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Systematic Evaluation of the Impact of Assimilating a Network of Ground-Based Remote Sensing Profilers for Forecasts of Nocturnal Convection Initiation during PECAN

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  • 1 School of Meteorology, University of Oklahoma, Norman, Oklahoma
  • 2 Department of Meteorology and Atmospheric Science, The Pennsylvania State University, University Park, Pennsylvania
  • 3 NOAA/Earth System Research Laboratory, Boulder, Colorado
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Abstract

Nocturnal convection is often initiated by mechanisms that cannot be easily observed within the large gaps between rawinsondes or by conventional surface networks. To improve forecasts of such events, we evaluate the systematic impact of assimilating a collocated network of high-frequency, ground-based thermodynamic and kinematic profilers collected as part of the 2015 Plains Elevated Convection At Night (PECAN) experiment. For 13 nocturnal convection initiation (CI) events, we find small but consistent improvements when assimilating thermodynamic observations collected by Atmospheric Emitted Radiance Interferometers (AERIs). Through midlevel cooling and moistening, assimilating the AERIs increases the fractions skill score (FSS) for both nocturnal CI and precipitation forecasts. The AERIs also improve various contingency metrics for CI forecasts. Assimilating composite kinematic datasets collected by Doppler lidars and radar wind profilers (RWPs) results in slight degradations to the forecast quality, including decreases in the FSS and traditional contingency metrics. The impacts from assimilating thermodynamic and kinematic profilers often counteract each other, such that we find little impact on the detection of CI when both are assimilated. However, assimilating both datasets improves various properties of the CI events that are successfully detected (timing, distance, shape, etc.). We also find large variability in the impact of assimilating these remote sensing profilers, likely due to the number of observing sites and the strength of the synoptic forcing for each case. We hypothesize that the lack of flow-dependent methods to diagnose observation errors likely contributes to degradations in forecast skill for many cases, especially when assimilating kinematic profilers.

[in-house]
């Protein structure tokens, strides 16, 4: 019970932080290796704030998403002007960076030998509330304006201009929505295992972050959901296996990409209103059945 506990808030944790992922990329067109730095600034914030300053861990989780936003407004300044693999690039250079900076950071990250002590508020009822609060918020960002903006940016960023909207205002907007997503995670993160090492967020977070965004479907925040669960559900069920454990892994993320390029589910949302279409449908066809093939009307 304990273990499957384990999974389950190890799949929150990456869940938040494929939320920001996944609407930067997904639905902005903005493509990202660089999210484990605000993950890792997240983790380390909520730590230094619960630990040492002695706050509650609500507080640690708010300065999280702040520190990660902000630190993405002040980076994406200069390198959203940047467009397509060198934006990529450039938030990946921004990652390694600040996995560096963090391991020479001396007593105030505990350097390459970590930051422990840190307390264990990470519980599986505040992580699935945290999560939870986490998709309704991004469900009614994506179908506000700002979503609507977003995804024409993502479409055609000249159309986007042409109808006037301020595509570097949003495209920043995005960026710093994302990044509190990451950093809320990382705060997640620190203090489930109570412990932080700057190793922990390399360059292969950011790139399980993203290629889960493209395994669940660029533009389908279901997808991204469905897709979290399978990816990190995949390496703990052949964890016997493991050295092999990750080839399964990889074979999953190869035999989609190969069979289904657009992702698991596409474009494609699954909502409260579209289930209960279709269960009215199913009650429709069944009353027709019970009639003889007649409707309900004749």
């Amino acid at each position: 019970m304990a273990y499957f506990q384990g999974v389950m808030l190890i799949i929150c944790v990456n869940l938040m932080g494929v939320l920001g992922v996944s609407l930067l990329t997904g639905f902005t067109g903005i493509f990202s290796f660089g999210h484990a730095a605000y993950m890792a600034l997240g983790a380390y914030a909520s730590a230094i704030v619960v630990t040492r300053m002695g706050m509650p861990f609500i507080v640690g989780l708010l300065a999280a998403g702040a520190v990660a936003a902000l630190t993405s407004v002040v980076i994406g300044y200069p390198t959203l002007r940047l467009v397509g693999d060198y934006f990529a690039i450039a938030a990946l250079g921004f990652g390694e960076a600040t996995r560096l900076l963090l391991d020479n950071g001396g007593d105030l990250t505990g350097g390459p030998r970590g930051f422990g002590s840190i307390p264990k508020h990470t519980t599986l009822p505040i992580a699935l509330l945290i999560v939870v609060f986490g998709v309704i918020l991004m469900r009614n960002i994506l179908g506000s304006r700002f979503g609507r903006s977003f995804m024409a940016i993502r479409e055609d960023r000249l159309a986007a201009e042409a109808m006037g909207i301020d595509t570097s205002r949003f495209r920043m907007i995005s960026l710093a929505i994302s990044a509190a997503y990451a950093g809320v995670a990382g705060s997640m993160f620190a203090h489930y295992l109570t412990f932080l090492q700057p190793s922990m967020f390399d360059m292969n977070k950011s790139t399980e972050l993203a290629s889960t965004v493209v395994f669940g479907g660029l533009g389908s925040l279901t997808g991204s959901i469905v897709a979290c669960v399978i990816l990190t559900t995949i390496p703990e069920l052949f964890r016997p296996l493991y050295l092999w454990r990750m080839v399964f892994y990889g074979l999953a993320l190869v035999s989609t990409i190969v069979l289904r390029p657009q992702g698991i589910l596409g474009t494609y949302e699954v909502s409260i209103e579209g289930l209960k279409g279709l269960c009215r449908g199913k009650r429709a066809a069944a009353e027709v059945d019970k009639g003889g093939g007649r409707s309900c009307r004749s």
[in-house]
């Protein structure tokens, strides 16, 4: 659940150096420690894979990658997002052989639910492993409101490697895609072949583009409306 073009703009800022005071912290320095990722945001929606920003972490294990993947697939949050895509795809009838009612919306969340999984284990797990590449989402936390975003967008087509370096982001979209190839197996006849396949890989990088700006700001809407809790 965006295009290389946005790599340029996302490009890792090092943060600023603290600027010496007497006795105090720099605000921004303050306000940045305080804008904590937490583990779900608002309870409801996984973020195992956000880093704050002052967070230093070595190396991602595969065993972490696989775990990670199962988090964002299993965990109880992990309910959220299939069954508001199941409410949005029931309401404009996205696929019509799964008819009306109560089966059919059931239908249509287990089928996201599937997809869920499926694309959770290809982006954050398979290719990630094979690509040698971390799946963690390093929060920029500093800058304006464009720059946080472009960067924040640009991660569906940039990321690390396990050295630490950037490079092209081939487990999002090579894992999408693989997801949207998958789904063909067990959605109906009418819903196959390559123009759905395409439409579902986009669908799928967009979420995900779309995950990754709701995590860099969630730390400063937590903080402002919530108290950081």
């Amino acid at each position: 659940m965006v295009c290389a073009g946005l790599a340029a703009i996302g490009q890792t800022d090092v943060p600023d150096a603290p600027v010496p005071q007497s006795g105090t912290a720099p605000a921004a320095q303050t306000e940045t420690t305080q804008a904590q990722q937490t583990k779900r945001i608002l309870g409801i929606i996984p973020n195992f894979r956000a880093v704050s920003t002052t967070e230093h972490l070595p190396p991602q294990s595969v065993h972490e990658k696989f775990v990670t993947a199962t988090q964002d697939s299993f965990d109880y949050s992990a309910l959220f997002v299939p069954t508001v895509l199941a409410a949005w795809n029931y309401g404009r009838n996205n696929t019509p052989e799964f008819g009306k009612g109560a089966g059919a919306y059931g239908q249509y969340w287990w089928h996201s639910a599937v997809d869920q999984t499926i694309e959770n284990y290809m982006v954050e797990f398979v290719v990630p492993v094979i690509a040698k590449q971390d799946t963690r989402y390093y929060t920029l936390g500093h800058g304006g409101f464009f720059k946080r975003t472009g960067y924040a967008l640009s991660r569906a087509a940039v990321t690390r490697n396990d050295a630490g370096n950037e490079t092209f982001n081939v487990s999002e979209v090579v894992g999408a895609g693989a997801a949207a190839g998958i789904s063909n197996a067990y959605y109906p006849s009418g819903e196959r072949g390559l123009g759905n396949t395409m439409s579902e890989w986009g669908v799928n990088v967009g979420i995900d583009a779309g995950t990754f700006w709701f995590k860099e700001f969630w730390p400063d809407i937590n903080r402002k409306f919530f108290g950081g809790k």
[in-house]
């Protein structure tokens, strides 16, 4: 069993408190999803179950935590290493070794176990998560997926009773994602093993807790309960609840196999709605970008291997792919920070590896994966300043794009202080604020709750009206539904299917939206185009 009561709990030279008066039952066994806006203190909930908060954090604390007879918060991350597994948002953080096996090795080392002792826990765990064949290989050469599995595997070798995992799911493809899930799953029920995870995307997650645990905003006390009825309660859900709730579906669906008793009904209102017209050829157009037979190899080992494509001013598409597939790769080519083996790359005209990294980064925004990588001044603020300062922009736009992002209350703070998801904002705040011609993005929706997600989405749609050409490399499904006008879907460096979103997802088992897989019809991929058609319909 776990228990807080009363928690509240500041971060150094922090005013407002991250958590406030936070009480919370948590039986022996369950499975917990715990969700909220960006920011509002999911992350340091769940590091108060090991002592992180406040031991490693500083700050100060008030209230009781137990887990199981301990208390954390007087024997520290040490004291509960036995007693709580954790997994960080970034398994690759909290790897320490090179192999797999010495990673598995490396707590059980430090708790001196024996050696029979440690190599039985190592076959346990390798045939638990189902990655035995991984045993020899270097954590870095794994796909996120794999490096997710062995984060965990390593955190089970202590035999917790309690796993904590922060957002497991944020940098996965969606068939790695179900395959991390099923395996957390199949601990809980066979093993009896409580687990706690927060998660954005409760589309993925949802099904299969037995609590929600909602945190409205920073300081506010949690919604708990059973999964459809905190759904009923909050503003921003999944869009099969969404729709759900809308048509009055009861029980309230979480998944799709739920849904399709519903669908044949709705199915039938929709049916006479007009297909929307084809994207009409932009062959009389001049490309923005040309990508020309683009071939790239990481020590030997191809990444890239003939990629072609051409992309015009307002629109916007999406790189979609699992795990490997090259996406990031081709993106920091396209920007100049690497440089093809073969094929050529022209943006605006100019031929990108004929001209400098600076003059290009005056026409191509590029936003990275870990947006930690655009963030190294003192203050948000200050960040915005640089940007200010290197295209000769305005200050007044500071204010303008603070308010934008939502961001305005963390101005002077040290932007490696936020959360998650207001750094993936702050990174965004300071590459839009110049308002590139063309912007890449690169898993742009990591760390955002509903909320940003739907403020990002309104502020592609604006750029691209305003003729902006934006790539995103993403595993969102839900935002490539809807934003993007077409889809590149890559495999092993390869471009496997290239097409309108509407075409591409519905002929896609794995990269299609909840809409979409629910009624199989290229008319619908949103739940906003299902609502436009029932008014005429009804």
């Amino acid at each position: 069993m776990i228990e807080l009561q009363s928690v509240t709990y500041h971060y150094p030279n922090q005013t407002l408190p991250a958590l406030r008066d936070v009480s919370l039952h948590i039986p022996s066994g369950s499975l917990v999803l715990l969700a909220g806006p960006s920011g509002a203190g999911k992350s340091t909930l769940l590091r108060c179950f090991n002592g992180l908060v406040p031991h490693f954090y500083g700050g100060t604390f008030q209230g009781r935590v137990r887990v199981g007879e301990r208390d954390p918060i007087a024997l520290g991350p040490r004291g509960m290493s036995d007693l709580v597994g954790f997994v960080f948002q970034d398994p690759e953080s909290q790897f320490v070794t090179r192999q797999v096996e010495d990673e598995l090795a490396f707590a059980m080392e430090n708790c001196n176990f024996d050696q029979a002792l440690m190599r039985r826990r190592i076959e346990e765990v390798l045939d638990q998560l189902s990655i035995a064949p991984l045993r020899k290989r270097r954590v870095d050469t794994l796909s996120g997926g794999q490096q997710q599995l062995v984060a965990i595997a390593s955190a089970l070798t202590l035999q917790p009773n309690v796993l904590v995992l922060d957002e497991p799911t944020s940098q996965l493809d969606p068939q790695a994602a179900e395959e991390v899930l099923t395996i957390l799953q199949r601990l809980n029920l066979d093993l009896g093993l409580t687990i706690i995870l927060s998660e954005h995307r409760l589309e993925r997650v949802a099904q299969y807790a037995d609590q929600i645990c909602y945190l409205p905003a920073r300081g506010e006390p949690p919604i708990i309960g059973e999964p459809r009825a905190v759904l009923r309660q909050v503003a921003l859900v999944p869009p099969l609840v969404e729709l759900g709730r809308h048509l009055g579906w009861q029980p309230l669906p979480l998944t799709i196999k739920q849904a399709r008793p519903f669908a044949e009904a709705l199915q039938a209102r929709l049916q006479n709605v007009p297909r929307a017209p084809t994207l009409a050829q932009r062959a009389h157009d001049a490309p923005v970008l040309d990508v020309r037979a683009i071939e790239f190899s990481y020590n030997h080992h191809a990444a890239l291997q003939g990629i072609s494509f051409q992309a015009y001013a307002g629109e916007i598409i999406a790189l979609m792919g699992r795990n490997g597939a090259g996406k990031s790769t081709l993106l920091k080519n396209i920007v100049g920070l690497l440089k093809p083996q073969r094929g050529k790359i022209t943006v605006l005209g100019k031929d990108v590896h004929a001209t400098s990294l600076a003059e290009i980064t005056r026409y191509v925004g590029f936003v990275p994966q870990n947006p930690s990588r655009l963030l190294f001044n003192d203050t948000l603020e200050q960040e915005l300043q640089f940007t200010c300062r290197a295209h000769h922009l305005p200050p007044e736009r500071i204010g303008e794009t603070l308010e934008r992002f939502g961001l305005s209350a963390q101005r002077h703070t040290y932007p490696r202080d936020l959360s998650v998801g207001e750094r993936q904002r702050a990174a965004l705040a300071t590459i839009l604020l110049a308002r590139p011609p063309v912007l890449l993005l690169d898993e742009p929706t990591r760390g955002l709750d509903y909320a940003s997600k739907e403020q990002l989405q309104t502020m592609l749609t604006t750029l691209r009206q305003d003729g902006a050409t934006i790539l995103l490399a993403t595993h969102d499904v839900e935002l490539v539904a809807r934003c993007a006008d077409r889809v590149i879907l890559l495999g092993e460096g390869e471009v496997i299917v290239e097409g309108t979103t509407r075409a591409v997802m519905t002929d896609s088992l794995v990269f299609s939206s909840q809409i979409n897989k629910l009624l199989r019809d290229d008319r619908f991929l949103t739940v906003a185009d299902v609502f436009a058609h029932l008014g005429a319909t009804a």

© 2020 American Meteorological Society. For information regarding reuse of this content and general copyright information, consult the AMS Copyright Policy (www.ametsoc.org/PUBSReuseLicenses).

This article is included in the Plains Elevated Convection At Night (PECAN) Special Collection.

Corresponding author: Samuel K. Degelia, sdegelia@ou.edu

Abstract

Nocturnal convection is often initiated by mechanisms that cannot be easily observed within the large gaps between rawinsondes or by conventional surface networks. To improve forecasts of such events, we evaluate the systematic impact of assimilating a collocated network of high-frequency, ground-based thermodynamic and kinematic profilers collected as part of the 2015 Plains Elevated Convection At Night (PECAN) experiment. For 13 nocturnal convection initiation (CI) events, we find small but consistent improvements when assimilating thermodynamic observations collected by Atmospheric Emitted Radiance Interferometers (AERIs). Through midlevel cooling and moistening, assimilating the AERIs increases the fractions skill score (FSS) for both nocturnal CI and precipitation forecasts. The AERIs also improve various contingency metrics for CI forecasts. Assimilating composite kinematic datasets collected by Doppler lidars and radar wind profilers (RWPs) results in slight degradations to the forecast quality, including decreases in the FSS and traditional contingency metrics. The impacts from assimilating thermodynamic and kinematic profilers often counteract each other, such that we find little impact on the detection of CI when both are assimilated. However, assimilating both datasets improves various properties of the CI events that are successfully detected (timing, distance, shape, etc.). We also find large variability in the impact of assimilating these remote sensing profilers, likely due to the number of observing sites and the strength of the synoptic forcing for each case. We hypothesize that the lack of flow-dependent methods to diagnose observation errors likely contributes to degradations in forecast skill for many cases, especially when assimilating kinematic profilers.

© 2020 American Meteorological Society. For information regarding reuse of this content and general copyright information, consult the AMS Copyright Policy (www.ametsoc.org/PUBSReuseLicenses).

This article is included in the Plains Elevated Convection At Night (PECAN) Special Collection.

Corresponding author: Samuel K. Degelia, sdegelia@ou.edu
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